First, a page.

Here’s a letter to new Cafe Hayek reader Ehsan Arain (who, after reading Cafe Hayek yesterday, explicitly gave me permission to reveal his full name); he’s studying economics in the U.K.:
Thanks for the e-mail in which you argue that I am “perhaps wrong to discount the economic damage Chinese subsidies may impose on the US.”
Respectfully, I disagree with you. To explain why, let me put to you two alternative scenarios.
Scenario 1: a private Chinese citizen invents an amazing device that doubles overnight the output of all manufacturing workers whose employers possess this device. She produces this device exclusively with private funds and sells it profitably across the globe, including to businesses in America. As a result, millions of American manufacturing workers lose their particular jobs.
Scenario 2: Beijing subsidizes the invention, production, and export of an amazing device that doubles overnight the output of all manufacturing workers whose employers possess this device. Among the buyers of this device are businesses in America. As a result, millions of American manufacturing workers lose their particular jobs.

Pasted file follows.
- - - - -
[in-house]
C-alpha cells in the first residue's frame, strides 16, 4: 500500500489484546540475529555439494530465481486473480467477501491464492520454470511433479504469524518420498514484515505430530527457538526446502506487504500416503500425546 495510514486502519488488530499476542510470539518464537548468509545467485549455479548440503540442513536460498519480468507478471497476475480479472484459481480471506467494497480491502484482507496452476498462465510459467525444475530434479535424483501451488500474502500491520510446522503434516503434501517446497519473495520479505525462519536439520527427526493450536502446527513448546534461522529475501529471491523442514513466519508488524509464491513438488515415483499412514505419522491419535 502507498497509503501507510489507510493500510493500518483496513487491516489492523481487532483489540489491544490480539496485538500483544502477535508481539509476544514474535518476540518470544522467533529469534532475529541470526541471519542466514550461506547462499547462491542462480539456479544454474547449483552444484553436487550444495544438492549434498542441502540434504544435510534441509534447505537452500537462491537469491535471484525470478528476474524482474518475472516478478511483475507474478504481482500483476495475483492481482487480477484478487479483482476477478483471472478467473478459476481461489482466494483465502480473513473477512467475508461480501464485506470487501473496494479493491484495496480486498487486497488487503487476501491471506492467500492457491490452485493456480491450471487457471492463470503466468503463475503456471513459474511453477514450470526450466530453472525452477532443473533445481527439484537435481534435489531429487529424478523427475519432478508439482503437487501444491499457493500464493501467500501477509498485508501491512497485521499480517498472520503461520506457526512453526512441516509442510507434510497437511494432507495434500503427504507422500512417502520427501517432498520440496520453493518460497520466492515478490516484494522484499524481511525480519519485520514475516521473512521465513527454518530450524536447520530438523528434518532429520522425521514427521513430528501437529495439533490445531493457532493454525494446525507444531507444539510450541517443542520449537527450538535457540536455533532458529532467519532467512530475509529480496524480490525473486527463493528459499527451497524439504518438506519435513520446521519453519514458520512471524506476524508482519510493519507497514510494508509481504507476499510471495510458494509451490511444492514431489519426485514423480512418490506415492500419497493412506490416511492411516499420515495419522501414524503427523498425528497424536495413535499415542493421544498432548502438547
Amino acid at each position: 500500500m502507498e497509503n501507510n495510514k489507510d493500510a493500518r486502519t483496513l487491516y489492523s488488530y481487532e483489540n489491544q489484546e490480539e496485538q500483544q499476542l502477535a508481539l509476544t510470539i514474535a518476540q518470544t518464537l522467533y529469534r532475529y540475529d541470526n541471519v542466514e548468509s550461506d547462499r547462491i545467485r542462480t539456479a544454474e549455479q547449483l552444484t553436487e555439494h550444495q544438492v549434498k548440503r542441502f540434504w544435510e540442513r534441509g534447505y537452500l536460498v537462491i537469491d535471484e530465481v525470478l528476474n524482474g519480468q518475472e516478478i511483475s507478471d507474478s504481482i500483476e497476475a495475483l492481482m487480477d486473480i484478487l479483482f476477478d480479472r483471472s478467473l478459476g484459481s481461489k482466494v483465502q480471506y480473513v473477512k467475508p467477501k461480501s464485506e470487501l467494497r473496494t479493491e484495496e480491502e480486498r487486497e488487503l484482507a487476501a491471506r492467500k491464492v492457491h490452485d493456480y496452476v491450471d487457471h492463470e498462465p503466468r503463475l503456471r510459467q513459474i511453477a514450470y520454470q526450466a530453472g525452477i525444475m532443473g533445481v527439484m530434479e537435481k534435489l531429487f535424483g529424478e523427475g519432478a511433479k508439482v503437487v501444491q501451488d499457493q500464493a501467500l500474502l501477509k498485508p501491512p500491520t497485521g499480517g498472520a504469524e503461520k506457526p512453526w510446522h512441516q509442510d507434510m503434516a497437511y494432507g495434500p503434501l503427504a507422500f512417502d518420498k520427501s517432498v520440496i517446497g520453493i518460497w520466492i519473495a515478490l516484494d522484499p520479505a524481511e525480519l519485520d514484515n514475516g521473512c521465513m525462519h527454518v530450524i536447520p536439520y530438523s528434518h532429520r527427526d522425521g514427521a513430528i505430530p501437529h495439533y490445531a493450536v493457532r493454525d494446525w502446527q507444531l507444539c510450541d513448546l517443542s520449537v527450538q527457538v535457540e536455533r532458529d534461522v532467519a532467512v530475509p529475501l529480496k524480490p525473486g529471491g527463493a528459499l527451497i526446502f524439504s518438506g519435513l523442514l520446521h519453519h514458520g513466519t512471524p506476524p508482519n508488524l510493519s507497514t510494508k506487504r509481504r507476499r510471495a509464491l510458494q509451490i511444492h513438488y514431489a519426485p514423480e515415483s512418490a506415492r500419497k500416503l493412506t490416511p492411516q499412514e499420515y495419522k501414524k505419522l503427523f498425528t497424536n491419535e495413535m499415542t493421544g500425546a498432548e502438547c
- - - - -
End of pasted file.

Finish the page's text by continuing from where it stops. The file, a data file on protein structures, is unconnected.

Do you see any economic differences separating scenario 2 from scenario 1 that are relevant for Americans? I don’t. The consequences for Americans in scenario 2 are identical to those in scenario 1. Yet the same protectionists – and they are many – who grant that in scenario 1 we Americans enjoy net benefits, insist that in scenario 2 we Americans suffer such insufferable net harm that Uncle Sam must punitively tax our commerce with the Chinese to protect us from this alleged menace to our prosperity.
Scenario 2 differs from scenario 1 from the perspective only of the Chinese people. In scenario 2 the Chinese people are taxed to subsidize the invention, production, and export of the amazing labor-saving device, while in scenario 1 they are not so taxed. And so while I grant that the Chinese people have both an economic and an ethical basis for complaining about Beijing’s actions in scenario 2, I cannot begin to see that Americans have any such basis for complaining. Can you?
Donald J. Boudreaux
Professor of Economics
Martha and Nelson Getchell Chair for the Study of Free Market Capitalism at the Mercatus Center
George Mason University
Fairfax, VA 22030